This New Book Captures the Simple Pleasures of Italian Summer

Sure, you’ve heard of la dolce vita, but do you know of the Italian il dolce far niente? Translated, it means “the sweetness of doing nothing.” It’s that blissful feeling that washes over you when you allow yourself to simply sit still or move unhurried, perhaps in the company of good friends or family or even strangers, not looking at your phone, not thinking about what the next day will bring—just enjoying the beauty of the present moment, wherever you are. Of course, you can try and do so while on a coffee break at your office, but it’s a lot easier to capture that sentiment when you’re in the lush landscape of Italy. And that’s exactly what the travel photographer Lucy Laucht has done in her debut book of photography, Il Dolce Far Niente: The Italian Way of Summer, now on sale.

Il Dolce Far Niente: The Italian Way of Summer, out June 18, published by Artisan books

“In a world that’s busier and noisier than ever, I wanted to explore this philosophy of il dolce far niente and ask what can be learned from this gentle way of being,” Laucht tells Condé Nast Traveler. “I think it speaks to a uniquely Italian way of moving through life.” The book depicts the hallmarks of an Italian summer: orange-ruby spritzes and zucchini flowers, tanned beachgoers under umbrellas and unwinding on sun loungers, and impeccable views of that ever glistening sea. But there are also delightfully unexpected moments caught on camera, like a nonno proudly holding up his marine catch of the day in Naples, and a teenage couple stealing a kiss on the streets of Sicily.

With their nonchalant subjects and relaxed tableaus, Laucht’s photographs possess that summery calmness in all its forms. When shooting the book, it was only natural that Laucht spent a lot of time in Italy along its coast and on its islands. “My gaze has long been drawn to the human milieu of a summer beach,” she says. “I love the way a country’s maritime fringes reveal so much of the national character.” It’s no surprise then that the country is an ideal subject for this study, given the innumerable seaside towns and gorgeous beaches that punctuate Italy’s roughly 4,900 miles of Mediterranean coastline.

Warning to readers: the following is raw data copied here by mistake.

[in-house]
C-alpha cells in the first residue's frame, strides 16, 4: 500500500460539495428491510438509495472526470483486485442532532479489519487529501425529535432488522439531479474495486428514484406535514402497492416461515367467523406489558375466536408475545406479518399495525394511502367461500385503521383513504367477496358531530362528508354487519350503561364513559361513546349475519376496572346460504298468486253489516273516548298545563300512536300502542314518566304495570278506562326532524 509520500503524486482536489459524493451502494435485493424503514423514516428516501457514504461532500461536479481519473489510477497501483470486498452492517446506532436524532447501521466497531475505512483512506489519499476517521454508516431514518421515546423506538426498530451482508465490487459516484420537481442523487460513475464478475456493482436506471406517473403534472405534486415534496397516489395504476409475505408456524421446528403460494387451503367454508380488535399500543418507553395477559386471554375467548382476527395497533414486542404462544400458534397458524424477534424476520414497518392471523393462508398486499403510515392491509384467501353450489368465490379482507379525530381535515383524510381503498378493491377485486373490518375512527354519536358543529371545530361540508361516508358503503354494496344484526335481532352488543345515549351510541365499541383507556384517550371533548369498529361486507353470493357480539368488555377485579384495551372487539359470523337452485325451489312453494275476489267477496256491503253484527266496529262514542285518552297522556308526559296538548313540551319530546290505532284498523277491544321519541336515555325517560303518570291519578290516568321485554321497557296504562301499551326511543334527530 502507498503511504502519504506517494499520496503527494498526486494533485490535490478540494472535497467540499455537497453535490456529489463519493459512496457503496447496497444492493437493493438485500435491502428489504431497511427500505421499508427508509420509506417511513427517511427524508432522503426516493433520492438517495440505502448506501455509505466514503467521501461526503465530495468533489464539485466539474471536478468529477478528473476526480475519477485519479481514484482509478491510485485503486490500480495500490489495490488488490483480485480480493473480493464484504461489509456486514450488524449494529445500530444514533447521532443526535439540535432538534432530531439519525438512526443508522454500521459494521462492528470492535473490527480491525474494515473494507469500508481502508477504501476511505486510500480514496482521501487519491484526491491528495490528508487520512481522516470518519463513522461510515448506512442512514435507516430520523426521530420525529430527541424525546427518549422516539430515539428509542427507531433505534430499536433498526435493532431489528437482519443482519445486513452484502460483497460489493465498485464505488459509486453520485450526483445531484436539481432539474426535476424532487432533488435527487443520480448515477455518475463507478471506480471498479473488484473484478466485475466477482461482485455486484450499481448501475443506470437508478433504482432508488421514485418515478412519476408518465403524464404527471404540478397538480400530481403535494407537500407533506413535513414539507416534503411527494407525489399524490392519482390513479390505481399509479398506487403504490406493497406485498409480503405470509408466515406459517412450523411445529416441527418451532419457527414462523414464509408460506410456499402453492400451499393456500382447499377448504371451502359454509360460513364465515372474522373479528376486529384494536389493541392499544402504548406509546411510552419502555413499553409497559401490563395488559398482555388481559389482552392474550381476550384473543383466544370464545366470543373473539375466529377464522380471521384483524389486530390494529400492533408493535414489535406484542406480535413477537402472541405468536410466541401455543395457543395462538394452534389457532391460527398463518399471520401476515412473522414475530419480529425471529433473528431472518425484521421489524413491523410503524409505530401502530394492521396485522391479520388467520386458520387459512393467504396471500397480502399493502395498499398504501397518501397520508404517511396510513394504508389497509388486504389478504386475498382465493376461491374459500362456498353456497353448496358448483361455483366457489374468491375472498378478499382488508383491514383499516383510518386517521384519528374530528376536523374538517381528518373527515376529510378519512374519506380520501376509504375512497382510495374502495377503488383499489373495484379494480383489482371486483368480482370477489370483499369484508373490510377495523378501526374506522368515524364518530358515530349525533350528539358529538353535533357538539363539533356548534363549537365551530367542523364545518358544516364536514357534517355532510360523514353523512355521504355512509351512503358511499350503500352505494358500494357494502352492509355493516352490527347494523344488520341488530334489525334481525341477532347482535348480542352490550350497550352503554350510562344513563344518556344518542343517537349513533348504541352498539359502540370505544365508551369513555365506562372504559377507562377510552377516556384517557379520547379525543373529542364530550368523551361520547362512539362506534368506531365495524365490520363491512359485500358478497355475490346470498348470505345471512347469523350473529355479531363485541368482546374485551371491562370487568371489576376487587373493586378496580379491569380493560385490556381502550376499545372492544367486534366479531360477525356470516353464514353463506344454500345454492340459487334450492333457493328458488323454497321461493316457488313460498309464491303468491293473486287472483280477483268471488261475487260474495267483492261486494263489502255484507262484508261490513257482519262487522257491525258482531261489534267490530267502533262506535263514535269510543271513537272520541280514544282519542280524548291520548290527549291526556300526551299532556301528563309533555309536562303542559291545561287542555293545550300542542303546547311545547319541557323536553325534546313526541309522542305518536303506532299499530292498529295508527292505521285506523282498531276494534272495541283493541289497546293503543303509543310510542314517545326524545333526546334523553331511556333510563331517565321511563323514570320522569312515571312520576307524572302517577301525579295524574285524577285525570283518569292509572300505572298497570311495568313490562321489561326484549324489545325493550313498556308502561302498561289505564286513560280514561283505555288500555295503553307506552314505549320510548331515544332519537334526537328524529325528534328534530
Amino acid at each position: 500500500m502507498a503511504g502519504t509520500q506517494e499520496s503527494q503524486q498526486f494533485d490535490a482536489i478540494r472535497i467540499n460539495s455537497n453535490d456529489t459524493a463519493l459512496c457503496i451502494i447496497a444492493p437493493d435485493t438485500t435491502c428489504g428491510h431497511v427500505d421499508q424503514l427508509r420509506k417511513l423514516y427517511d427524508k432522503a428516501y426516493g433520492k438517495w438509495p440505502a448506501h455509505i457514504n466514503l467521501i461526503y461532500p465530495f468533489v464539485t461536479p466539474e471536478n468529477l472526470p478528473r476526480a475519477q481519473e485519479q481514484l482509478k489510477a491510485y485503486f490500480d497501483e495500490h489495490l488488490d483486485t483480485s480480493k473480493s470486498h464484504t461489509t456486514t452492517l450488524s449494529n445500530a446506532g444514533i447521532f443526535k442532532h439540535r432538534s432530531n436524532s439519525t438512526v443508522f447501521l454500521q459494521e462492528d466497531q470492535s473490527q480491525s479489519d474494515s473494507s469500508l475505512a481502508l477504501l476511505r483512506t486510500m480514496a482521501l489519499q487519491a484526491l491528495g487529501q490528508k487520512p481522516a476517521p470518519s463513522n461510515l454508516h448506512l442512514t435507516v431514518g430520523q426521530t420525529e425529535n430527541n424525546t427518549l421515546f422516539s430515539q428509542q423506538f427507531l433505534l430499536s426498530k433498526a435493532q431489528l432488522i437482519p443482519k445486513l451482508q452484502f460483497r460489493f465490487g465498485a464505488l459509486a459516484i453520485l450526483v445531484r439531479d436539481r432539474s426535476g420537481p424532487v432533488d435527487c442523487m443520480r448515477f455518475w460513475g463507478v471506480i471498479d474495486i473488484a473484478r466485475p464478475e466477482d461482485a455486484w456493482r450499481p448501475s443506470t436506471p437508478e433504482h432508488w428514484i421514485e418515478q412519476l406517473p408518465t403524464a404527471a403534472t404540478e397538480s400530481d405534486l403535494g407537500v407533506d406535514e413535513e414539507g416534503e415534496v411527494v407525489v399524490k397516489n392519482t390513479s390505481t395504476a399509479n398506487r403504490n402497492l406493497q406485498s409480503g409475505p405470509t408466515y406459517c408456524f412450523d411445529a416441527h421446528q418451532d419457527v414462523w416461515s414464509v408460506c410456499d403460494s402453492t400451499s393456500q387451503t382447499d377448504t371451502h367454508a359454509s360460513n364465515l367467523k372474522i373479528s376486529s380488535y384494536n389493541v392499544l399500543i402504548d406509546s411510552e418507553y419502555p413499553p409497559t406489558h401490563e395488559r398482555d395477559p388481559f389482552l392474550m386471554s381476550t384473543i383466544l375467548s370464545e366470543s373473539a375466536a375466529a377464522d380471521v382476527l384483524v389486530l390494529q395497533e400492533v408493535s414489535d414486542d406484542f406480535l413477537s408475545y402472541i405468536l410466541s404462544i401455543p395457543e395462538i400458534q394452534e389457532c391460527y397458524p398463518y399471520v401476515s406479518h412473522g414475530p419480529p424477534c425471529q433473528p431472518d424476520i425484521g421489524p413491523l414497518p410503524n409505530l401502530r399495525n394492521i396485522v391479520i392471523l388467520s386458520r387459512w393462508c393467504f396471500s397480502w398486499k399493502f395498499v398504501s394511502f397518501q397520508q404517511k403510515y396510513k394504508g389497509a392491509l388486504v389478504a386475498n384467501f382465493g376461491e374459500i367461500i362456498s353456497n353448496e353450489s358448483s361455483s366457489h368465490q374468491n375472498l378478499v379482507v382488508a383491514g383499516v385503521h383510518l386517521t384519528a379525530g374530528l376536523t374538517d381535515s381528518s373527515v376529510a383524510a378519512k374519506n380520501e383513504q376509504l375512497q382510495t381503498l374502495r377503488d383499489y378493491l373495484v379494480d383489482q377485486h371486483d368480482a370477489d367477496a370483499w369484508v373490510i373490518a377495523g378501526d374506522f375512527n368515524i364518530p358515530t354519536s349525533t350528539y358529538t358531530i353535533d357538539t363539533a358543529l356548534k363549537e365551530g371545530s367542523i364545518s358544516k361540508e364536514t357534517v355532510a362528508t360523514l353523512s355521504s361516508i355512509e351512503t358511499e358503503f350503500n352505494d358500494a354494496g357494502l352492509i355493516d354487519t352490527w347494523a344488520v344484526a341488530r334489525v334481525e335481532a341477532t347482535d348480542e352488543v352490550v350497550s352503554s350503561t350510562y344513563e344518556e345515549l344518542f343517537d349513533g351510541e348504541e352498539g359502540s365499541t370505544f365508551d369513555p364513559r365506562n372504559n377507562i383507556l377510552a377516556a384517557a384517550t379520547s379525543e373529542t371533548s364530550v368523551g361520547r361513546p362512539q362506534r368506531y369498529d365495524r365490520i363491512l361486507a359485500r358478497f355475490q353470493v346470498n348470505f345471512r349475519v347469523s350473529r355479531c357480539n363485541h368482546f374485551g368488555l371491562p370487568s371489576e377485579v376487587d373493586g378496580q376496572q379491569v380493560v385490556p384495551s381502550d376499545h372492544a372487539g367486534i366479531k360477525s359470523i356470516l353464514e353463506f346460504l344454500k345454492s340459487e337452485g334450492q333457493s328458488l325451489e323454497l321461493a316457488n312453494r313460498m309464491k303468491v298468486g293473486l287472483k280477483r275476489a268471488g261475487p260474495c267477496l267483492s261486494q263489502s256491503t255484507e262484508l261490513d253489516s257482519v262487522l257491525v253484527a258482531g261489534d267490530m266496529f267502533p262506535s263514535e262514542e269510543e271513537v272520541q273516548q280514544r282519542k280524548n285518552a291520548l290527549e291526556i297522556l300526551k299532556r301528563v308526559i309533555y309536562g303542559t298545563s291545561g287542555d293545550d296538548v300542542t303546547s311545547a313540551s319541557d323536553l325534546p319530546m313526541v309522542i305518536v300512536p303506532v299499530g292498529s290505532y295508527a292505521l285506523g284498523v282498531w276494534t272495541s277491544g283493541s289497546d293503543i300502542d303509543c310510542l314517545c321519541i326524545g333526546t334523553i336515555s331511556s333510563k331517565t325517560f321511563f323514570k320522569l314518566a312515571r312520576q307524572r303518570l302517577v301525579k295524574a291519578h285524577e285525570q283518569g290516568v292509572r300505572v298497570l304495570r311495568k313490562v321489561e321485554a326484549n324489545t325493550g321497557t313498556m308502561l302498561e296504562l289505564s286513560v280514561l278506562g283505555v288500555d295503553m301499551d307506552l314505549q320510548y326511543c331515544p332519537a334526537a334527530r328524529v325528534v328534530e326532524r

In the pages of Il Dolce Far Niente, Laucht’s photographs invite readers to (metaphorically) dive into its gorgeous Italian scenes. Additionally, Laucht includes insider tips for each of the locales she visited during the making of this book—like Capri and Puglia—and even a recipe or two. The excerpted photographs below are accompanied by commentary provided by Laucht, who is still teaching herself how to live il dolce far niente: “Ironically, reminding myself to slow down is an ongoing practice. I’m curious by nature, and so I’d rather be out observing, camera in hand, than relaxing on a sun lounger!”

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